Guitarist Cris Gill recalls and pays tribute to Rico, the great Specials and Jazz Jamaica trombonist who Cris played together with in Rico & His Band
“I met Rico about thirty years ago in London in the late 1980s when Rico made a surprise guest appearance with the band I was playing guitar in at the time — a ska band called The Trojans (formed by Gaz Mayall, son of blues musician John Mayall). The Trojans were performing in the Tabernacle in Notting Hill, west London, and we had a large band room to prepare for the gig. When I arrived for the gig I was shocked to find Rico there warming up and doubly shocked to hear Charlie Parker lines.
“Apart from the joy of playing with Rico I was delighted to have the chance to talk with him about music and his interest in jazz, the first of many illuminating conversations during our friendship over the years. I discovered that Rico and I had a shared interest and admiration for many of the same great jazz artists from Count Basie with Lester Young and Freddie Green to Charles Mingus, John Coltrane and many great artists from the early to mid twentieth century.
“I had been born into a jazz and blues filled household in 1960; my father was a band leader (Mick Gill’s Imperial Jazz Band) and part of the late 1940s post-war Trad Jazz revival in England. From as early as I can remember there was usually music playing in the house, either from my parents’ collection of jazz and blues records or from jam sessions in the living room. I had discovered Rico’s music when his LP Man From Wareika (1977) was first released and arrived in the record shop I was working in, my stepfather’s jazz specialist music store Peter Russell’s Hot Record Store in Plymouth.
“When Rico decided to form his own new band, around 1990 (his first since the 1970s), and he wanted me to be a part of it playing guitar — I was honoured. This band performed and recorded over five years or so under the name Rico & His Band. Later during this period Rico was also a member of Jazz Jamaica but Rico often said to me that his band was more like a family to him and that some of the happiest times for him were when playing with his own band, with the rare musical freedom it provided. The set included many jazz songs/tunes, as well as Rico’s own originals. Rico loved to ‘keep it real’ during gigs and would often quickly brief the bass player before starting into a tune which most of the band had never played or heard before; these spontaneous arrangements are some of my most memorable and enjoyable musical highlights.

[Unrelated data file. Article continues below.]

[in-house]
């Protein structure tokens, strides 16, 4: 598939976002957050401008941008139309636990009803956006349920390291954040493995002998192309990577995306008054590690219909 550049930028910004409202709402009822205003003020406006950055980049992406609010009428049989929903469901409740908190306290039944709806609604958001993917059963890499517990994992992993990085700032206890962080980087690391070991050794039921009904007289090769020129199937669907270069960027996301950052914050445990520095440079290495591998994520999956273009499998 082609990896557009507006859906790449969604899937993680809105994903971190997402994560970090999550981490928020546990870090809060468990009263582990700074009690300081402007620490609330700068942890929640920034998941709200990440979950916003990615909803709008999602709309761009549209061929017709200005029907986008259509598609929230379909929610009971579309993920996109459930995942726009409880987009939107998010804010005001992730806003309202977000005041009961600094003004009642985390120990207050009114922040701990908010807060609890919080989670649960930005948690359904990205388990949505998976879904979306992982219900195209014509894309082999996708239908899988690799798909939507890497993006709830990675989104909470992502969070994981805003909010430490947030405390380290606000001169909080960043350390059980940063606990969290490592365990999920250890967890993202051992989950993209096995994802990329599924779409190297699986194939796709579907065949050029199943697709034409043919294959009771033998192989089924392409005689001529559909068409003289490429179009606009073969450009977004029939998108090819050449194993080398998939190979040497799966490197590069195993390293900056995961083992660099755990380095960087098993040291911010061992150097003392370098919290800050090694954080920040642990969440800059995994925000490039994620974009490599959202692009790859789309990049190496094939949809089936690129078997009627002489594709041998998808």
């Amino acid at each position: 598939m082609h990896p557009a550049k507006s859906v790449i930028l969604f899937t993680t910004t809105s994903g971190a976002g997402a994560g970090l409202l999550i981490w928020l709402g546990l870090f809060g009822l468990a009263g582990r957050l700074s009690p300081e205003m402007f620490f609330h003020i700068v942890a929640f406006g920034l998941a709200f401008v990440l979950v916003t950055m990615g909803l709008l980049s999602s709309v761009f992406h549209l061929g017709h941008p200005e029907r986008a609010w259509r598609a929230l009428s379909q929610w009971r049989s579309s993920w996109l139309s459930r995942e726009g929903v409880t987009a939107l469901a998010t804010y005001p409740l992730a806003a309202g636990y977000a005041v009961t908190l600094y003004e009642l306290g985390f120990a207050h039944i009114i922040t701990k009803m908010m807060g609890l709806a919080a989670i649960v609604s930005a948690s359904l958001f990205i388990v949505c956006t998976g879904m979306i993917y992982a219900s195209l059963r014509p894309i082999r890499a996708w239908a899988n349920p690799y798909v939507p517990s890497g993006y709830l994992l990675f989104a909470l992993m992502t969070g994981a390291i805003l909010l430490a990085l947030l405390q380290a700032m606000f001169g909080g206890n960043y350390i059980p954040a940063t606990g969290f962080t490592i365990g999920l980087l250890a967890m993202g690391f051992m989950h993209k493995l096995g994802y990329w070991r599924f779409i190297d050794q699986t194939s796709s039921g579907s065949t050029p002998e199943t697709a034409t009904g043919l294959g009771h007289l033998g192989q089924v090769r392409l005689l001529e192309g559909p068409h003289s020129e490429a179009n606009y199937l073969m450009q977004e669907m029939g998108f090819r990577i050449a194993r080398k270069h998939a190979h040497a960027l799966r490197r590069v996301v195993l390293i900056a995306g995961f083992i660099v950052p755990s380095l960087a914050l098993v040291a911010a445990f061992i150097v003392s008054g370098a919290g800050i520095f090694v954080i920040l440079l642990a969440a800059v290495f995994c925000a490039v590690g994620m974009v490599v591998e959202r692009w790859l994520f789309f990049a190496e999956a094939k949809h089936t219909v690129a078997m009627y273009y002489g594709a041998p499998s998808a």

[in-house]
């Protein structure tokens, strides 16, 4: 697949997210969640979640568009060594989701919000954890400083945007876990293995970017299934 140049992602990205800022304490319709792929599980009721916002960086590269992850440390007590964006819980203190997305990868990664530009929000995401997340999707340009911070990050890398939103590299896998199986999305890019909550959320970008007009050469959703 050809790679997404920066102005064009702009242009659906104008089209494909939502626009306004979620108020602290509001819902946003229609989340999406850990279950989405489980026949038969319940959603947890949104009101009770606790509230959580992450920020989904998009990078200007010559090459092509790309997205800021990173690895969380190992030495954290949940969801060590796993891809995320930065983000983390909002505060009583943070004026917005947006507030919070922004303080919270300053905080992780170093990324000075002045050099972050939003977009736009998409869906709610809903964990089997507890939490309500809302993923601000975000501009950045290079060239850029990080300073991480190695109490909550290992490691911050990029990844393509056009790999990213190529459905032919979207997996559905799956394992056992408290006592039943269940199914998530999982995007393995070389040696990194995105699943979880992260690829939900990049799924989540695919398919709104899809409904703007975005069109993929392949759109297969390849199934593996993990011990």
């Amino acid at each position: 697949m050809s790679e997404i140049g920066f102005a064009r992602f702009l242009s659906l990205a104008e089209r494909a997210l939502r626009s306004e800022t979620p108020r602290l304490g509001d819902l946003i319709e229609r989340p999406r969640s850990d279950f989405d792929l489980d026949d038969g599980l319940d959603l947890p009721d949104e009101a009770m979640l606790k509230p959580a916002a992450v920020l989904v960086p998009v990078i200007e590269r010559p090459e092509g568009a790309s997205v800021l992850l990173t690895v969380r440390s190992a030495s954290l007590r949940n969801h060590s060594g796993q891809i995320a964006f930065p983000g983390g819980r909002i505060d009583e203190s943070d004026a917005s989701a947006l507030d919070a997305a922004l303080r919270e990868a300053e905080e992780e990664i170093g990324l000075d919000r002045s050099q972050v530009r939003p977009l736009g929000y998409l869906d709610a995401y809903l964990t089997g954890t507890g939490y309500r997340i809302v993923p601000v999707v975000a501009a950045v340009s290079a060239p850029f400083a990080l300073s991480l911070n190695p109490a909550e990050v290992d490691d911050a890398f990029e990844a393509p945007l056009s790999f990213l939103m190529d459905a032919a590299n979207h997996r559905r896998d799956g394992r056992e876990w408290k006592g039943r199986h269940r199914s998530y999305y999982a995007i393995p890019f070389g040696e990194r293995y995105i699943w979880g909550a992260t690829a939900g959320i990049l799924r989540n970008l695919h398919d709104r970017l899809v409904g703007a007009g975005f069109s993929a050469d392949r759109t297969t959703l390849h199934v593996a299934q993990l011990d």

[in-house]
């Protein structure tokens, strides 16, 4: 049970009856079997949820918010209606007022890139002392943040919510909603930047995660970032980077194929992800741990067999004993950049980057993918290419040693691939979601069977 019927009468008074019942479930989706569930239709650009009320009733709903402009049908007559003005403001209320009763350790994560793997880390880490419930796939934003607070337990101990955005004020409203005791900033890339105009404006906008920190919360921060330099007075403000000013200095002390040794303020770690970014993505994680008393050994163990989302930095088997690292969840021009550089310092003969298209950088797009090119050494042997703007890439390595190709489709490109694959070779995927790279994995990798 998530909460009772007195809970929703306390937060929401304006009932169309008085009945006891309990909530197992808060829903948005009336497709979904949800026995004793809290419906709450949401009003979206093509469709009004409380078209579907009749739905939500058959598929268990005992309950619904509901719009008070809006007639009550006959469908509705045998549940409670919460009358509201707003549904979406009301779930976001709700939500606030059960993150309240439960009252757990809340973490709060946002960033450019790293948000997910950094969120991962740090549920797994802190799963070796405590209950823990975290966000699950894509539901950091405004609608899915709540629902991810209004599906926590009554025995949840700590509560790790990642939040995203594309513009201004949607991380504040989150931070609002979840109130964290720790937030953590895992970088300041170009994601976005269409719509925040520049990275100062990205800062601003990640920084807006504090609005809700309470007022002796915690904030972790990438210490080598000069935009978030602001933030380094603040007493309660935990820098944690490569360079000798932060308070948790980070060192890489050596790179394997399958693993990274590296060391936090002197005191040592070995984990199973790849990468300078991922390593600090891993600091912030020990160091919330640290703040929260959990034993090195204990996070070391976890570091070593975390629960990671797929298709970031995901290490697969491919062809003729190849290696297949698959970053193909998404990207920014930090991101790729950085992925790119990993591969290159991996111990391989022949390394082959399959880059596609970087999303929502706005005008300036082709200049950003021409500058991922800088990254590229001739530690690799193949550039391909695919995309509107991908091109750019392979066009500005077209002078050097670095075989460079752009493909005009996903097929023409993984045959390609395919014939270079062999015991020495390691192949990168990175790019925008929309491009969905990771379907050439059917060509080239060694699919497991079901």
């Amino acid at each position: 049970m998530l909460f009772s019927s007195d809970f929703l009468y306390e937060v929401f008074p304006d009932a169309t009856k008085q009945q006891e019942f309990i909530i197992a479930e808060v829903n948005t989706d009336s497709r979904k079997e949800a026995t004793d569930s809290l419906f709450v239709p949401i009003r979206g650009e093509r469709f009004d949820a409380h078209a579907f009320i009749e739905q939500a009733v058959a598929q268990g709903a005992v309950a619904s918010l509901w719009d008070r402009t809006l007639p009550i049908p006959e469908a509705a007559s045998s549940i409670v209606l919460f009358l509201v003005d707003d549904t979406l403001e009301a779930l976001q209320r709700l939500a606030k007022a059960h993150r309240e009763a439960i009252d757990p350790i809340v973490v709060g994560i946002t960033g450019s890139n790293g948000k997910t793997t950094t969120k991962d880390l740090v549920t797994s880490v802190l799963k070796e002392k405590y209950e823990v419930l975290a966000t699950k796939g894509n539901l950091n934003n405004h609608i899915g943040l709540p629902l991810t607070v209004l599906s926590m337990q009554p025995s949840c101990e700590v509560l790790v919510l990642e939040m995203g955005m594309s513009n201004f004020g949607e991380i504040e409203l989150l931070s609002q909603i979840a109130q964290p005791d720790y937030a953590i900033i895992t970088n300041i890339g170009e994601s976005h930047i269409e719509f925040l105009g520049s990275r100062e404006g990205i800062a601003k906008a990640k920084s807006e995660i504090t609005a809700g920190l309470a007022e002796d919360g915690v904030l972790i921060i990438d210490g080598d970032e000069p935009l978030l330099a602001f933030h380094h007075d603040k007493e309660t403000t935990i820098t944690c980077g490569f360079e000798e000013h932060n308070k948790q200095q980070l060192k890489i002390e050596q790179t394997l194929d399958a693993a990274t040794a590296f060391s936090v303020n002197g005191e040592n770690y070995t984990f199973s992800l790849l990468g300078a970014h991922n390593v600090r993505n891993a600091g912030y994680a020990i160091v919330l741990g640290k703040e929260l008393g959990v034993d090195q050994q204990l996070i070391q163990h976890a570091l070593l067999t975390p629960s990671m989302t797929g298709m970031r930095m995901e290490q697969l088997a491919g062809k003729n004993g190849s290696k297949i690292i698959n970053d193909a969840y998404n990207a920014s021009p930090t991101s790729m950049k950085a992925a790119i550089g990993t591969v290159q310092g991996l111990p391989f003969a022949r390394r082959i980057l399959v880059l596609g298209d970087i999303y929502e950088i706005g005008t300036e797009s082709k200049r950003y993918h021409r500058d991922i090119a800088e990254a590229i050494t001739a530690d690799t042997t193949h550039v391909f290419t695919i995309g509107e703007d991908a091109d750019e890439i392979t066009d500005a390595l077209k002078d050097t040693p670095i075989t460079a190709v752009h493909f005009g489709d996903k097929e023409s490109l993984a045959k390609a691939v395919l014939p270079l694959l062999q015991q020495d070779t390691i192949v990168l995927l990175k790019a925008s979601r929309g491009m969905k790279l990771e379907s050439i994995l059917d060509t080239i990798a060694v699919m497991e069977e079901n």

“Rico’s recognisable sound attracted the attention of many successful artists and his magical sound can be heard on many commercial recordings over several decades. One rare crossing of musical paths was when the great British jazz saxophonist Lol Coxhill sought out Rico and sat in on several gigs. Once whilst sound checking, Rico and Lol were playing a medley of Caribbean tunes together, some of which I recognised. After the sound check I asked Lol how he knew so many of the tunes he was playing with Rico, Lol replied ‘I’ve never heard them before…’ The gigs with Lol were always remarkable.
“During that time Rico appeared many times with The Trojans, including a tour of Japan, and on several recordings. Rico’s deep understanding of rhythm and his finesse with melodic timing added a unique majesty to the sound of the band with his inspirational solos always being the high point.
“By way of my personal tribute to Rico I feel very fortunate indeed to have been a part of Rico’s music for a few years and to have enjoyed a friendship from which I learned so much about music, wisdom and life.”
Rico Rodriguez above left with Lol Coxhill (photo: Cordelia Weedon)
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